Pulling a credit card out of your wallet is practically an unconscious act for many - we give it as much thought as we do blinking.
But the habit is one banks are increasingly focused on, as they find more and more sophisticated ways to entice consumers to swipe their cards over those of their rival banks. Part of that effort involves examining consumer data more closely, and putting that data to use when it comes to launching promotions and offers designed to ensure consumers will continue using a card, or perhaps consider picking up a different one next time they are at the register.
Dana Traci, the vice president of rewards at Discover Financial Services (DFS), says the issuer is using analytics and segmentation to do deeper dives on customer behavior and tailor its marketing accordingly.
"If spending is sliding, we might offer them a targeted incentive to continue to use Discover as their primary card," she adds. "An example of that might be a double cash-back promotion we might be running, targeted around a certain category that might offer customers 2% cash back," instead of the typical 1%.
The credit card company is also able to use what they learn from such targeted offers and apply them across a wider base if they are successful.
"Analyzing results helps inform future strategies. If it drives the consumer base, it could become part of our mass strategies over time," says Traci.
It can be difficult to pinpoint whether an uptick in consumer spending on a card is spurred directly by a targeted bank promotion, but analysts say that banks are getting better at drawing meaning from customer data that can be used to send better offers to specific cardholders. Bankers from Discover, JPMorgan Chase (JPM) and Bank of America (BAC) also say they've been able to improve customer engagement and better design their card programs by talking to customers and drawing lessons from data on customer spending and behavior.
Matthew Friend, a senior executive in the payment services division at consultancy Accenture, says the number of issuers who are applying analytics to have more targeted offers has picked up over the last year.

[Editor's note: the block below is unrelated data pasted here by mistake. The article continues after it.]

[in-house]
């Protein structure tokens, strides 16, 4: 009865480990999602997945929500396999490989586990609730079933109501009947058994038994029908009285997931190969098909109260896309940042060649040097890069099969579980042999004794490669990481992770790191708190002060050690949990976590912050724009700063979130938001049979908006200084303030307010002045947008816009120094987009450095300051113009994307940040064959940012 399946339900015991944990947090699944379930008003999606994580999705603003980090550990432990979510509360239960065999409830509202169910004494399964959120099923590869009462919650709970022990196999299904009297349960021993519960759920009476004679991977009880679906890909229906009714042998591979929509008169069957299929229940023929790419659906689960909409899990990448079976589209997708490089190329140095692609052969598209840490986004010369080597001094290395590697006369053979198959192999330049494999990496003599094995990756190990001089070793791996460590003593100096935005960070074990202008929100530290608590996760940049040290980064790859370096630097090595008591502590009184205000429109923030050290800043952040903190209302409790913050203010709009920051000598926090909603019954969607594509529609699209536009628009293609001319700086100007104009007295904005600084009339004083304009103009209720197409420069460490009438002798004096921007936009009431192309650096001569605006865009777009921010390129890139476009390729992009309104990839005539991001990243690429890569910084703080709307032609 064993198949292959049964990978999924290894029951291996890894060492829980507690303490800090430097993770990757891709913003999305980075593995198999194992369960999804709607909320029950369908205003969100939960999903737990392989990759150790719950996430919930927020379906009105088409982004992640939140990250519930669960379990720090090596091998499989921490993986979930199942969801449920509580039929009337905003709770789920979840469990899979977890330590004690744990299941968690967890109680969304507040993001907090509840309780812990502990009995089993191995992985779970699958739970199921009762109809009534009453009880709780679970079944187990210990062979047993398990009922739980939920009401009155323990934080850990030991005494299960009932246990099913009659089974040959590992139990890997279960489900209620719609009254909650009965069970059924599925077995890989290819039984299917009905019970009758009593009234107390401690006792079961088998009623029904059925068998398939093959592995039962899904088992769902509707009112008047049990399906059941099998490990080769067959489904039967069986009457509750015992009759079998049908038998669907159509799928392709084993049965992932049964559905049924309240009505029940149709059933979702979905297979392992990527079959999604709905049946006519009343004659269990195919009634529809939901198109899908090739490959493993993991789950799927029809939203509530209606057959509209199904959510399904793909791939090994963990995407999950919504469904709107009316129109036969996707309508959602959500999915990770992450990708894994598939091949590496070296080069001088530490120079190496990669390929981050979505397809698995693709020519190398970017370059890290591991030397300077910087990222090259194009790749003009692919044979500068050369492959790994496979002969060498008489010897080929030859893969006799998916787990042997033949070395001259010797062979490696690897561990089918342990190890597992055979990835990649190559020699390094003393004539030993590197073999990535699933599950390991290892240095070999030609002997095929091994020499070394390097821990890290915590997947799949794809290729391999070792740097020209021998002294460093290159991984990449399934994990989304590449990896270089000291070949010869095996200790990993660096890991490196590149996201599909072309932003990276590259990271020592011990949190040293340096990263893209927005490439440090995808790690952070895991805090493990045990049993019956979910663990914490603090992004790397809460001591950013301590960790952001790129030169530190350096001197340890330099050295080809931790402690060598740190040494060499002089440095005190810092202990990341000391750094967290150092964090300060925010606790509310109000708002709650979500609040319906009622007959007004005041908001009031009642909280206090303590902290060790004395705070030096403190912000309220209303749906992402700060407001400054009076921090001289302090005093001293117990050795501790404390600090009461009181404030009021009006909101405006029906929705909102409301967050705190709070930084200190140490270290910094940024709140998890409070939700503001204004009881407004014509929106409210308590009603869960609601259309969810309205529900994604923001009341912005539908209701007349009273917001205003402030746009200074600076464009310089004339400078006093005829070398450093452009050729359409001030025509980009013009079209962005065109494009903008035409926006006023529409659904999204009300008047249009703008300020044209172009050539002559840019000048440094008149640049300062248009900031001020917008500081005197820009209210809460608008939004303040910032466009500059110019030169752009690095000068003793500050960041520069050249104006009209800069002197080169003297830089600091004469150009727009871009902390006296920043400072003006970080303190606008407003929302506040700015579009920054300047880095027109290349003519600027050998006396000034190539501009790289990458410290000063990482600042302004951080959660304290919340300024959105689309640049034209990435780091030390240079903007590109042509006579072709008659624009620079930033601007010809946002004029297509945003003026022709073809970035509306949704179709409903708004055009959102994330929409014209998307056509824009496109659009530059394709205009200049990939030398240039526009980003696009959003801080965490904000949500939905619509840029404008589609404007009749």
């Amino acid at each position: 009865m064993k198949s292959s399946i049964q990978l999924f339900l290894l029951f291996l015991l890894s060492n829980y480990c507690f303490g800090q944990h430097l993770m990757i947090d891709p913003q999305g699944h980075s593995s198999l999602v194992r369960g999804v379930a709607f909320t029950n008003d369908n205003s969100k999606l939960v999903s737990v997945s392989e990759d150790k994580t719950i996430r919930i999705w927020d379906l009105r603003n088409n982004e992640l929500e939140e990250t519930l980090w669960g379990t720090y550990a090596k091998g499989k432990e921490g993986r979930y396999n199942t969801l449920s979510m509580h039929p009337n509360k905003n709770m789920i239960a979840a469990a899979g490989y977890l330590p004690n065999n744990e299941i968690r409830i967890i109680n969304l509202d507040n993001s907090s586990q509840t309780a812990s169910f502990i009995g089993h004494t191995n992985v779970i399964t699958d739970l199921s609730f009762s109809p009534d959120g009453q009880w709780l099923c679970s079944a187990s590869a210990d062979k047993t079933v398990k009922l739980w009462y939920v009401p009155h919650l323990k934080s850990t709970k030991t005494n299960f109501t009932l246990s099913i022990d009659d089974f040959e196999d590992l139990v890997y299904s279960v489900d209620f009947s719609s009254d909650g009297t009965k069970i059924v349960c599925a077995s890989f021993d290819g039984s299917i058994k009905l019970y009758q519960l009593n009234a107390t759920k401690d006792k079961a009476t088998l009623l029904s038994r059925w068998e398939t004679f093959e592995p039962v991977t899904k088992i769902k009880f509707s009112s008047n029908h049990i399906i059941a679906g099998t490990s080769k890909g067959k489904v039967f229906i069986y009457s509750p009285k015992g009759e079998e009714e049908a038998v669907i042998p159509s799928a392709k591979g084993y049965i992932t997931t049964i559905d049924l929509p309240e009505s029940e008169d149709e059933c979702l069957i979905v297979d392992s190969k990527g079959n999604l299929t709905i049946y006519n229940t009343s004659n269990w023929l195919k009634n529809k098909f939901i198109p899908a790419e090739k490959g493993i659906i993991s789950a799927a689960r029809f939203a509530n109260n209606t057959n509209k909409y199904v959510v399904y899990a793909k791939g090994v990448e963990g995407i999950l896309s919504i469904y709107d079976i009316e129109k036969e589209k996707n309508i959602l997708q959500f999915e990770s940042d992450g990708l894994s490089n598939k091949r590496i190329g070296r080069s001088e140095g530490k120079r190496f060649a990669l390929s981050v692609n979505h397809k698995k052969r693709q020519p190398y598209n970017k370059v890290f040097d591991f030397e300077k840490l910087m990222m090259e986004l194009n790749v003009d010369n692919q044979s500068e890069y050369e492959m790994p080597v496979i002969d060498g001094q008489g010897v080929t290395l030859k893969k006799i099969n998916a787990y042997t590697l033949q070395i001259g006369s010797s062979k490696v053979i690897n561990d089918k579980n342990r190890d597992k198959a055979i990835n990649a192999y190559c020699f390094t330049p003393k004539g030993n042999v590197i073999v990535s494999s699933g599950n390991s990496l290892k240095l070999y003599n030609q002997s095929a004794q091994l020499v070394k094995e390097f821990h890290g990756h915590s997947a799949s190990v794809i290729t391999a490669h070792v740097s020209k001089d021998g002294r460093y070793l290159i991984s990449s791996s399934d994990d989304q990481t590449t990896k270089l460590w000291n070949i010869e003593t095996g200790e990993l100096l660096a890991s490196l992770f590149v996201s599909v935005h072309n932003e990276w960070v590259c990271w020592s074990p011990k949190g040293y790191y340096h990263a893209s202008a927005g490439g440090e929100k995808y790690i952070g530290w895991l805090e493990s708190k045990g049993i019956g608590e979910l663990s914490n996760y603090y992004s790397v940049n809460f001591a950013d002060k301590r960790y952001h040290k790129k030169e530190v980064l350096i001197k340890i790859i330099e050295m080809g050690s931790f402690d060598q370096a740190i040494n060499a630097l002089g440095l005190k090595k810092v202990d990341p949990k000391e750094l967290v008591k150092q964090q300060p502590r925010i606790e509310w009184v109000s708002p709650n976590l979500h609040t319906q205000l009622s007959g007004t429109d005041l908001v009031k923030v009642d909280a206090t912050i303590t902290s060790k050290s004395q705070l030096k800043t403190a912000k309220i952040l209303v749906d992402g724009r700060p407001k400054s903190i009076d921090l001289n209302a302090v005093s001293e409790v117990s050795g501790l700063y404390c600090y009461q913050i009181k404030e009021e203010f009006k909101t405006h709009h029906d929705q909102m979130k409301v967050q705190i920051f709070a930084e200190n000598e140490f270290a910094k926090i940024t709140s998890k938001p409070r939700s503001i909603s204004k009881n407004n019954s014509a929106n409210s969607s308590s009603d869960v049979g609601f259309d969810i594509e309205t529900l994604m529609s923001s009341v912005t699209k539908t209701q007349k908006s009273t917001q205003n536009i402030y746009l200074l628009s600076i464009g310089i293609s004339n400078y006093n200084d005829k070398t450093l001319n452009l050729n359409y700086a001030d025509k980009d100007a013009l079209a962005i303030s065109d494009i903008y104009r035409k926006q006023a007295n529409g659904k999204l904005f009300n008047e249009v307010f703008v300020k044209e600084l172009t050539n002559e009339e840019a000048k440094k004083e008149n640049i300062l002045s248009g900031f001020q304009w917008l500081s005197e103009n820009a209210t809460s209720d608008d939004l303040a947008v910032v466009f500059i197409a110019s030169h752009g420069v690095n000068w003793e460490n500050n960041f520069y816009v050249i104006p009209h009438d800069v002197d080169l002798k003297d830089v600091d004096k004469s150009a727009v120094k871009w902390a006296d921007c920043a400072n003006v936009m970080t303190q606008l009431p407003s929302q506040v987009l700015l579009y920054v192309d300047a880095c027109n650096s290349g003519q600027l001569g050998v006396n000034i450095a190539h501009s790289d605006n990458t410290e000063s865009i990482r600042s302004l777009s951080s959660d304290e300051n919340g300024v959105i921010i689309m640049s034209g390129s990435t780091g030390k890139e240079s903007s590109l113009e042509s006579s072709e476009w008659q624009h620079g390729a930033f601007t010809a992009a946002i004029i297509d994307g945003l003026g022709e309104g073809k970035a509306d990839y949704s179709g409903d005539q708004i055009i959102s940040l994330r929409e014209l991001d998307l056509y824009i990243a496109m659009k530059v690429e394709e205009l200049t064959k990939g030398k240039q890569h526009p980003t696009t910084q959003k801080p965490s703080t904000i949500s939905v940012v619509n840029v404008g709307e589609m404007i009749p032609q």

Improving tracking methods — and follow-up communication — is critical, bankers and analysts say, because almost three-quarters of consumers have at least one credit card, with the average cardholder having between three and four credit cards, according to a 2009 survey conducted by the Federal Reserve Bank of Boston. That means the typical cardholder already has a lot of choices each time he reaches into his wallet.
Sean O'Reilly, a general manager for JPMorgan Chase's Sapphire card, says that the timing of communication — particularly in the first three or four months after an account is opened — is critical for engaging a cardholder.
"We put a lot of effort into explaining to them that they made a good choice," says O'Reilly. "That's been a big area of focus at Chase in last couple of years, and we see results in level of spend and level of engagement."
"I think what we see is that customers are extremely savvy today, and there's no shortage of promotional deals in this category," he adds. "We use everything from qualitative data to understanding trends in spending. … It's based upon what our customers' needs are and where we see them taking advantage of the card."
Titi Cole, Bank of America's retail products executive, says that in addition to strategies designed to focus on consumer demographics and spending — like including cardholders in a back-to-school promotion if data suggest they have younger kids — the bank has also benefitted from rewarding customers for their other relationships with the bank.